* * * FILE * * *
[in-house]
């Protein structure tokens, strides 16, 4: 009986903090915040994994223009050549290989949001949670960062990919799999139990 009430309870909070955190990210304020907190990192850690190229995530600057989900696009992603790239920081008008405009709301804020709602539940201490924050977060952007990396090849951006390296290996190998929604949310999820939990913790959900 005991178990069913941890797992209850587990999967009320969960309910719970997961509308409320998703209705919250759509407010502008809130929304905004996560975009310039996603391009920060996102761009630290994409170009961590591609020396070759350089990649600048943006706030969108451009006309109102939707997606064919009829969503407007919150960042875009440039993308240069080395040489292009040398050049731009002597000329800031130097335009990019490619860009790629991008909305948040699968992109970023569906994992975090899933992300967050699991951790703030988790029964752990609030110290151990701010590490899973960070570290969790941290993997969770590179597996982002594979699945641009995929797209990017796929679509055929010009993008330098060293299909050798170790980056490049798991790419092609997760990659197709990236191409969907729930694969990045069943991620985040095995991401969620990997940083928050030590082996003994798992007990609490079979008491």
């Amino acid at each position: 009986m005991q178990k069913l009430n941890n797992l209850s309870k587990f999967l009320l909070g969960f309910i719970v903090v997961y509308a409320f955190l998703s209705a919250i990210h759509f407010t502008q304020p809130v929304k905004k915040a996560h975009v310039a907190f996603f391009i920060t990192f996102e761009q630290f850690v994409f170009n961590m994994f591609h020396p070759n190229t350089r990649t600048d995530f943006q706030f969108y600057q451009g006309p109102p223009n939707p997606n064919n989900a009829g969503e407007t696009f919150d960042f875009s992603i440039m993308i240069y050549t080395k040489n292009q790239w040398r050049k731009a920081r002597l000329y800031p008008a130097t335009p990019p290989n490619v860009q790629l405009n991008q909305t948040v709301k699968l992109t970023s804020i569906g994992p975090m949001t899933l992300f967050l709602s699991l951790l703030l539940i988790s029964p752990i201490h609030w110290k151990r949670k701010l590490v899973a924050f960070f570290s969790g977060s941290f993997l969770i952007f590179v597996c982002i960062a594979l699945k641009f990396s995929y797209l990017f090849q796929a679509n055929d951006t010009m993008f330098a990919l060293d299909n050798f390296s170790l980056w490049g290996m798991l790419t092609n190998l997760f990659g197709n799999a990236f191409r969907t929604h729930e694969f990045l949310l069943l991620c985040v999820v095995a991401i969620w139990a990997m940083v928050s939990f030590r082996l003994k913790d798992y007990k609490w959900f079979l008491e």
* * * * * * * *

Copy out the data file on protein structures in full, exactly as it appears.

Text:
[in-house]
């Protein structure tokens, strides 16, 4: 009986903090915040994994223009050549290989949001949670960062990919799999139990 009430309870909070955190990210304020907190990192850690190229995530600057989900696009992603790239920081008008405009709301804020709602539940201490924050977060952007990396090849951006390296290996190998929604949310999820939990913790959900 005991178990069913941890797992209850587990999967009320969960309910719970997961509308409320998703209705919250759509407010502008809130929304905004996560975009310039996603391009920060996102761009630290994409170009961590591609020396070759350089990649600048943006706030969108451009006309109102939707997606064919009829969503407007919150960042875009440039993308240069080395040489292009040398050049731009002597000329800031130097335009990019490619860009790629991008909305948040699968992109970023569906994992975090899933992300967050699991951790703030988790029964752990609030110290151990701010590490899973960070570290969790941290993997969770590179597996982002594979699945641009995929797209990017796929679509055929010009993008330098060293299909050798170790980056490049798991790419092609997760990659197709990236191409969907729930694969990045069943991620985040095995991401969620990997940083928050030590082996003994798992007990609490079979008491």
């Amino acid at each position: 009986m005991q178990k069913l009430n941890n797992l209850s309870k587990f999967l009320l909070g969960f309910i719970v903090v997961y509308a409320f955190l998703s209705a919250i990210h759509f407010t502008q304020p809130v929304k905004k915040a996560h975009v310039a907190f996603f391009i920060t990192f996102e761009q630290f850690v994409f170009n961590m994994f591609h020396p070759n190229t350089r990649t600048d995530f943006q706030f969108y600057q451009g006309p109102p223009n939707p997606n064919n989900a009829g969503e407007t696009f919150d960042f875009s992603i440039m993308i240069y050549t080395k040489n292009q790239w040398r050049k731009a920081r002597l000329y800031p008008a130097t335009p990019p290989n490619v860009q790629l405009n991008q909305t948040v709301k699968l992109t970023s804020i569906g994992p975090m949001t899933l992300f967050l709602s699991l951790l703030l539940i988790s029964p752990i201490h609030w110290k151990r949670k701010l590490v899973a924050f960070f570290s969790g977060s941290f993997l969770i952007f590179v597996c982002i960062a594979l699945k641009f990396s995929y797209l990017f090849q796929a679509n055929d951006t010009m993008f330098a990919l060293d299909n050798f390296s170790l980056w490049g290996m798991l790419t092609n190998l997760f990659g197709n799999a990236f191409r969907t929604h729930e694969f990045l949310l069943l991620c985040v999820v095995a991401i969620w139990a990997m940083v928050s939990f030590r082996l003994k913790d798992y007990k609490w959900f079979l008491e």